Address change goes electronic
- By William Matthews
- Sep 07, 2001
The Postal Service is ready to use the Internet to make it easier for postal
customers to change their addresses, but a more ambitious change-of-address
scheme by the federal CIO Council remains on the drawing board.
MoversGuide is already online, although the Postal Service doesn't plan
a formal debut for the service until later this month.
The main feature at www.MoversGuide.com is
an electronic form that can be filled out and submitted online to switch
mail delivery from one address to another. To prevent the malicious redirecting
of mail, the Postal Service verifies change requests before making them,
USPS spokeswoman Sue Brennan said.
The Postal Service has had change-of-address forms online for some time,
but until now, customers had to download them, fill them out, print them
and physically deliver them to a post office. Now, completed forms can be
transmitted to the Postal Service electronically.
The idea is to make address changes more convenient and save money, Brennan
said. Each year, 44 million people and businesses change addresses about
17 percent of the population moves she said.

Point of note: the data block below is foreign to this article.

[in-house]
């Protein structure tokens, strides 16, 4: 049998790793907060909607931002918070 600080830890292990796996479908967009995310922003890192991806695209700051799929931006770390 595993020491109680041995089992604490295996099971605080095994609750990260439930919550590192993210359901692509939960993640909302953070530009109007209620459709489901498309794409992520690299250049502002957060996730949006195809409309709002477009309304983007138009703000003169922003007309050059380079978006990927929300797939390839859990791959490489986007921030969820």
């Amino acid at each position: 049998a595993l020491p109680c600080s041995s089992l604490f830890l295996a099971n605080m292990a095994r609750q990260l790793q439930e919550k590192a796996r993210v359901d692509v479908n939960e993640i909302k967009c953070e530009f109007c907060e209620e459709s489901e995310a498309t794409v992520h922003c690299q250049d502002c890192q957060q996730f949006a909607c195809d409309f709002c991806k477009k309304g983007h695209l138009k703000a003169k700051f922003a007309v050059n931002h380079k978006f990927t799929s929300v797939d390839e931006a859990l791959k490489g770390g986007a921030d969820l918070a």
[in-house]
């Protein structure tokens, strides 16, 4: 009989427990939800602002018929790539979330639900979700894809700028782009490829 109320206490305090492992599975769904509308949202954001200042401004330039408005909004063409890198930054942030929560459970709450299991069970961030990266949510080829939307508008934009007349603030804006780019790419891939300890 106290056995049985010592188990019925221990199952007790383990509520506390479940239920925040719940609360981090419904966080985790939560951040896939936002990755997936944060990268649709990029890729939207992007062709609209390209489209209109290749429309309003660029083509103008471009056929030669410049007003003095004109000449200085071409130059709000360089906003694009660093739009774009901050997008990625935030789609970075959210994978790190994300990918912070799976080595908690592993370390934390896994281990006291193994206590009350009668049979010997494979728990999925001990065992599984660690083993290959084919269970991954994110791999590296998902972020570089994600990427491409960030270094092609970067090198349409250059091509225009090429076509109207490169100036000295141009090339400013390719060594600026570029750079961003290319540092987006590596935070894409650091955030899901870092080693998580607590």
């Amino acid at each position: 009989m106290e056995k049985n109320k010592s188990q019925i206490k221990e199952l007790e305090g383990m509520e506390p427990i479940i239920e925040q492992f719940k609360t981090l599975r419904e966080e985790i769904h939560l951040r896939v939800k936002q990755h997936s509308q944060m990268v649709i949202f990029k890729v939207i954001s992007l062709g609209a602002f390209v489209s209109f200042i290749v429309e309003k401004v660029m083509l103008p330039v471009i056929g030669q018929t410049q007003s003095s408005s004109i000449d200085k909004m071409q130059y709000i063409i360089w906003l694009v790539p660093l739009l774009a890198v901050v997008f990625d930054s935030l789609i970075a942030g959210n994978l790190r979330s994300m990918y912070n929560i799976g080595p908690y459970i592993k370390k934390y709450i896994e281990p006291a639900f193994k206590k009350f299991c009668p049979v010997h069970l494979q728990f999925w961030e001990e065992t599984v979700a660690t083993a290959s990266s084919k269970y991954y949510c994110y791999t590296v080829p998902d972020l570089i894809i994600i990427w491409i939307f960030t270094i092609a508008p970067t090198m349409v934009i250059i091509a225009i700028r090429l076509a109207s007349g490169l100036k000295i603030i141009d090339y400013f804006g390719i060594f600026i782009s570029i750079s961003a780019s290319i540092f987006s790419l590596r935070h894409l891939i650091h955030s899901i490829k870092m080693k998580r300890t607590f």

In addition to changing addresses, MoversGuide offers two dozen other moving-related
services, such as providing links to truck rental companies, furniture storage
firms, and packing supply vendors. It also offers links to telephone services,
Internet and cable companies, and utility companies.
Since early summer, the CIO Council's E-Government Committee has been sketching
a change-of-address service that would link the Postal Service with other
federal agencies, such as the Internal Revenue Service and the Social Security
Administration, and to state and local governments.
North Carolina, Virginia, Iowa, New Jersey and Montgomery County, Md., are
involved in the planning, which calls for participants to have automated
access to Postal Service data on addresses that have changed.
That part of the scheme poses privacy problems. To protect postal customers
from marketers and others, the Postal Service's change-of-address database
is kept under "a fairly intense security level," Brennan said. For example,
the Postal Service does not routinely share its data even with the IRS,
"There are several privacy issues which must be worked out fully" before
the E-Government Committee's plan can be tested, the committee said in a